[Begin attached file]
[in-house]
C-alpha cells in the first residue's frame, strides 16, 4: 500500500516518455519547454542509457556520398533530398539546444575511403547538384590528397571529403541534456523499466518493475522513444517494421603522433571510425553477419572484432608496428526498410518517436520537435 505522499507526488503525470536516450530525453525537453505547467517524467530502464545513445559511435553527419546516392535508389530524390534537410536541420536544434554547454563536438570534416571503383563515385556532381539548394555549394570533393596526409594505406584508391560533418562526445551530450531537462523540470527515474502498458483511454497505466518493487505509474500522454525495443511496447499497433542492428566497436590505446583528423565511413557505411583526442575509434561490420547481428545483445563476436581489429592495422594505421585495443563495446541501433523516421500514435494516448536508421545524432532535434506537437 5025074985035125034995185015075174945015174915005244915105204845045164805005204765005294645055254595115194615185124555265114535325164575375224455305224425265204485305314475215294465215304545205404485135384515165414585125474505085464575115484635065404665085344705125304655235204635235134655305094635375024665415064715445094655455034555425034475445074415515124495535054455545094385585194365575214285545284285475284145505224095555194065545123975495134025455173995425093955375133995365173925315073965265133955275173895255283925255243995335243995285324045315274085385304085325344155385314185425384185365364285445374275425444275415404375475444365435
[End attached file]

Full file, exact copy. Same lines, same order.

[in-house]
C-alpha cells in the first residue's frame, strides 16, 4: 500500500516518455519547454542509457556520398533530398539546444575511403547538384590528397571529403541534456523499466518493475522513444517494421603522433571510425553477419572484432608496428526498410518517436520537435 505522499507526488503525470536516450530525453525537453505547467517524467530502464545513445559511435553527419546516392535508389530524390534537410536541420536544434554547454563536438570534416571503383563515385556532381539548394555549394570533393596526409594505406584508391560533418562526445551530450531537462523540470527515474502498458483511454497505466518493487505509474500522454525495443511496447499497433542492428566497436590505446583528423565511413557505411583526442575509434561490420547481428545483445563476436581489429592495422594505421585495443563495446541501433523516421500514435494516448536508421545524432532535434506537437 5025074985035125034995185015075174945015174915005244915105204845045164805005204765005294645055254595115194615185124555265114535325164575375224455305224425265204485305314475215294465215304545205404485135384515165414585125474505085464575115484635065404665085344705125304655235204635235134655305094635375024665415064715445094655455034555425034475445074415515124495535054455545094385585194365575214285545284285475284145505224095555194065545123975495134025455173995425093955375133995365173925315073965265133955275173895255283925255243995335243995285324045315274085385304085325344155385314185425384185365364285445374275425444275415404375475444365435